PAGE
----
1. Uchidiuno, Uchenna MHMS
  2. Koru, Gunes PhD
  3. Parameshwarappa, Pooja MSc
  4. Alhuwail, Dari MSc

Article Content

Problem Statement: An emergency room (ER) visit due to a fall is the most frequently encountered potentially avoidable event (PAE) during home care episodes. Preparing a safe home environment for patients is a prerequisite for home care to fulfill its promises. As the elderly population increases in number and diversity, understanding the patient demographics associated with falls can facilitate targeted interventions for reducing fall risks during home care episodes. Data analytics provides an opportunity to address such focused quality improvement needs.


Methods: This study involved a secondary analysis of data primarily collected between 2010 and 2014 from a Medicare-certified not-for-profit home health agency (HHA) in the mid-Atlantic region of the United States. The data included basic patient characteristics, age, gender, ethnicity, and zip code, from the electronic health records of the HHA; falls data from a PAE reporting system; Median Household Income data from the Populations Studies Center at the University of Michigan; and Rural-Urban Commuting Area (RUCA) codes from the University of Washington. Basic patient characteristics and falls data were merged using the episode IDs and resulted in almost 30 000 observations. Median income and RUCA were used as proxy measures for socioeconomic status and rurality, respectively, and were merged with the episode-level data via zip code. Using the R statistical environment, the statistical analysis involved descriptive analysis followed by the development of binary logistic regression models. The basic patient characteristics, RUCA, and median income formed the patient demographics, which were used as the predictors in modeling; an ER visit due to a fall during a home care episode was a binary outcome used as the response variable.


Results: The descriptive analysis revealed that there were 11 482 males and 18 252 females; the average age was 70. Whites formed the majority (57%), followed by African Americans (39%), Asians (7%), and Hispanics and Latinos (6%). The statistical models showed that age, RUCA, and ethnicity (white) were significant at P = .01. The likelihood of ER visits due to falls quadratically increased by age (ie, at a faster rate). Patients living in the suburban settings visited ERs for falls more significantly. Whites did so significantly more compared with African Americans. Gender and median income were not significant.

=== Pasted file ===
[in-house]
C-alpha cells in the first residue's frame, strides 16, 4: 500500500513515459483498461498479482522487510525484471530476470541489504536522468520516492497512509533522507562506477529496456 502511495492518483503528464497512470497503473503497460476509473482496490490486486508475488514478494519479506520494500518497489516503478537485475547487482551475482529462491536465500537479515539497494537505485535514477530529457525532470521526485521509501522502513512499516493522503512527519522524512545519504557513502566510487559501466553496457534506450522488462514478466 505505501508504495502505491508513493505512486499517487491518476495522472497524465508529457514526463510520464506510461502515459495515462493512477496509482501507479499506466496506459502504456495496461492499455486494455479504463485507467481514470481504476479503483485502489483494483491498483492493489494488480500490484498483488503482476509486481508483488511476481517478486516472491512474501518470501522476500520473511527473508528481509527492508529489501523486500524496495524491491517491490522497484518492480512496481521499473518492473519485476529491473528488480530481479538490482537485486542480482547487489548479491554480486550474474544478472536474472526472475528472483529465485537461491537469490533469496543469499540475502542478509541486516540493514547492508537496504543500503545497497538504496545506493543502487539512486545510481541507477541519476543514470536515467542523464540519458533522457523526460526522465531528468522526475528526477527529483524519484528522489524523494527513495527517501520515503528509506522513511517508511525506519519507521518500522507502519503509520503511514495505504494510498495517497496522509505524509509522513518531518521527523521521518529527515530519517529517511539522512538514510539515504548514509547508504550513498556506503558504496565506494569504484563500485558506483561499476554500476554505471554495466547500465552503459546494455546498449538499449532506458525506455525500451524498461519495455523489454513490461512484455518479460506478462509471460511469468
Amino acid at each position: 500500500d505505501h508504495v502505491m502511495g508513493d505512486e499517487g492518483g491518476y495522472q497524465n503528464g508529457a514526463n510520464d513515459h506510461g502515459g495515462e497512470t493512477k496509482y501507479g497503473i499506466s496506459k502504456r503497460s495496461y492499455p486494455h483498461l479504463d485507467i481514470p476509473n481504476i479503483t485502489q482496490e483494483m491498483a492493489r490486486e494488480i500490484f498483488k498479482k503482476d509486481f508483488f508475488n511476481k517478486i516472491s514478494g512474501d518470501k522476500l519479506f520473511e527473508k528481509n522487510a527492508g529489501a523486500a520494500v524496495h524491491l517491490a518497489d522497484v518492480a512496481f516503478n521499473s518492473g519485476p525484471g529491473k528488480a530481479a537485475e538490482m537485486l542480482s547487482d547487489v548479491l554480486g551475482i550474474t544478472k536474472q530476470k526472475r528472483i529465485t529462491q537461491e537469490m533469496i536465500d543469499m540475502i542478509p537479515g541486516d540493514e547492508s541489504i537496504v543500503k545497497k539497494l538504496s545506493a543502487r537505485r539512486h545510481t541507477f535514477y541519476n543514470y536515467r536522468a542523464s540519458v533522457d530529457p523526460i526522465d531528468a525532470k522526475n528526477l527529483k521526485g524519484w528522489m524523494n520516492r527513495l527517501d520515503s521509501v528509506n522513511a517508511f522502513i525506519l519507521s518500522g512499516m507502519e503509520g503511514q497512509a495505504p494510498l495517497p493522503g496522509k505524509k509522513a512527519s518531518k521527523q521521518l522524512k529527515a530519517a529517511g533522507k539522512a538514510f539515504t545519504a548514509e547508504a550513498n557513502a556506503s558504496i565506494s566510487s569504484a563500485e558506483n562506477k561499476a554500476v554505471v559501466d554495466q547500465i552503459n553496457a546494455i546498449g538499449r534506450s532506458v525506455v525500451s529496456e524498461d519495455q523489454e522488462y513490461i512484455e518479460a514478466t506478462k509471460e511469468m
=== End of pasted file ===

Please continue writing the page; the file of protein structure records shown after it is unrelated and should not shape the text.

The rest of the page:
Significance: Leveraging data analytics provides useful and interesting local insights to HHAs. For example, by controlling for age and urban setting, it was observed that whites visit ERs for falls at a significantly higher rate. This study demonstrates that data analytics, with effective use of relevant data from disparate sources, presents an opportunity to HHAs for tailoring care toward their specific patients' demographic profiles and improving the care quality and patient safety outcomes. As the home care industry starts to make a transition from a volume-based to value-based reimbursement model, the use of data analytics opens new avenues for HHAs to provide care from a proactive standpoint. Knowledge mined from episode-level data gives HHAs improved decision-making capabilities and strategic advantage, which can improve their capacity to both remain a viable business and provide quality care successfully.